Malignant Hyperthermia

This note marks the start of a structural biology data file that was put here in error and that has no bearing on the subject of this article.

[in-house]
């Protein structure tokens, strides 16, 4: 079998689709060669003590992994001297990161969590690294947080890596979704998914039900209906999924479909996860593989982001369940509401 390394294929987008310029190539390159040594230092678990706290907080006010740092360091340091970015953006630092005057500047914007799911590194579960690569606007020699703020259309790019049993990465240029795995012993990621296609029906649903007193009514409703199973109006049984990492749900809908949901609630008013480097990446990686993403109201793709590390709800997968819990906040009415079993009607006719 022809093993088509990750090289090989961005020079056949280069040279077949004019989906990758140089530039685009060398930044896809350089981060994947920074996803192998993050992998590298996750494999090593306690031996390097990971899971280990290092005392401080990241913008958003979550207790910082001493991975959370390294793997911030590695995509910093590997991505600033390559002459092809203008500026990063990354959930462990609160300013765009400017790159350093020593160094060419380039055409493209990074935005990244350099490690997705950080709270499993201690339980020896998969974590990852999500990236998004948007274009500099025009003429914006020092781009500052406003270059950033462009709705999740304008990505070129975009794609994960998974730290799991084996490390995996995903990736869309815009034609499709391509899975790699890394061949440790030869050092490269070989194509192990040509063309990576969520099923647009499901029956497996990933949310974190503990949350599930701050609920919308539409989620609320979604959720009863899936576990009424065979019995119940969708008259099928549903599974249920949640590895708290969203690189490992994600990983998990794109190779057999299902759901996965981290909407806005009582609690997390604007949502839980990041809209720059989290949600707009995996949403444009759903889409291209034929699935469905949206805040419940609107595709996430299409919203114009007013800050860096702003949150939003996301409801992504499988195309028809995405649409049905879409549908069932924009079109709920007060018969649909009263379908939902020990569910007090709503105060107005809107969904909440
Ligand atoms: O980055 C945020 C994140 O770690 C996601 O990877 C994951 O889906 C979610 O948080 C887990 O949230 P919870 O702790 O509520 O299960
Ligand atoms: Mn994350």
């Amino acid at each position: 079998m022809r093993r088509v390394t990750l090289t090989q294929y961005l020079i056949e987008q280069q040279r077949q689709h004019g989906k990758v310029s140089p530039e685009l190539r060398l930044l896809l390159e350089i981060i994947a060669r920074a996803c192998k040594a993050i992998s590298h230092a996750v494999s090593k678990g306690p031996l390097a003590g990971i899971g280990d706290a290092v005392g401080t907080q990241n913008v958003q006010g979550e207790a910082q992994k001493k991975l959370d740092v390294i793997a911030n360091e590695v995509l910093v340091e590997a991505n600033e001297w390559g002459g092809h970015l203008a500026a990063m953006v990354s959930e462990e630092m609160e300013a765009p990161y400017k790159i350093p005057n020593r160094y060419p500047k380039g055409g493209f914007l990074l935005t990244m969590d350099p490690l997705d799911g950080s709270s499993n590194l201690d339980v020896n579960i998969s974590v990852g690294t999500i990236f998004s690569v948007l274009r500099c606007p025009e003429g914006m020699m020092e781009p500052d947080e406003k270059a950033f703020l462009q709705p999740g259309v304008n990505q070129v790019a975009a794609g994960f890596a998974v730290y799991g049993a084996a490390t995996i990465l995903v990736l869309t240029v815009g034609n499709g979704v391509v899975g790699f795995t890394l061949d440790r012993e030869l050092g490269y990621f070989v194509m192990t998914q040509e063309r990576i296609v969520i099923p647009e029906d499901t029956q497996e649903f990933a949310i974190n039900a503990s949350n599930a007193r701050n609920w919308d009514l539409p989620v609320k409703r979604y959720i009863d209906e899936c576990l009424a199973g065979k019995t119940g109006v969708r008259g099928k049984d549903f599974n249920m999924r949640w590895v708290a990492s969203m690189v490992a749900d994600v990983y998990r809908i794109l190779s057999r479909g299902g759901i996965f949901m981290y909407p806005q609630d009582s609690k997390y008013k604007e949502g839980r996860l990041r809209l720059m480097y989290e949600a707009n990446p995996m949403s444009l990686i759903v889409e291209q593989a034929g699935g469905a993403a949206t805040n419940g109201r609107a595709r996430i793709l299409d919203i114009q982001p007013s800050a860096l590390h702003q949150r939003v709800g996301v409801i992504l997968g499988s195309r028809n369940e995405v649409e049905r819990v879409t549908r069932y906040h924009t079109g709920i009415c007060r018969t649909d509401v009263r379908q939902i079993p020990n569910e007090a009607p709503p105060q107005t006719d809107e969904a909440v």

Malignant hyperthermia is a severe reaction to a dose of anesthetics. The reaction is sometimes fatal. It is caused by a rare, inherited muscle abnormality. Infrequently, extreme exercise or heat stroke can trigger malignant hyperthermia in someone with the muscle abnormality. In people with the muscle abnormality, muscle cells have an abnormal protein on their surfaces. The protein does not affect muscle function significantly. That is, until the muscles are exposed to a drug that can trigger a reaction. When a person with this condition is exposed to one of these drugs: Calcium stored in muscle cells is released The muscles contract and stiffen at the same time There is a dramatic and dangerous increase in body temperature (hyperthermia) Malignant hyperthermia usually occurs during or after surgery. But it can occur wherever anesthetic medications are used. This includes: Emergency rooms Dental offices Surgeons' offices Intensive care units Symptoms of malignant hyperthermia usually occur within the first hour after exposure to the trigger medication. However, the symptoms can be delayed for up to 12 hours. Most cases occur in children and adults younger than 30.
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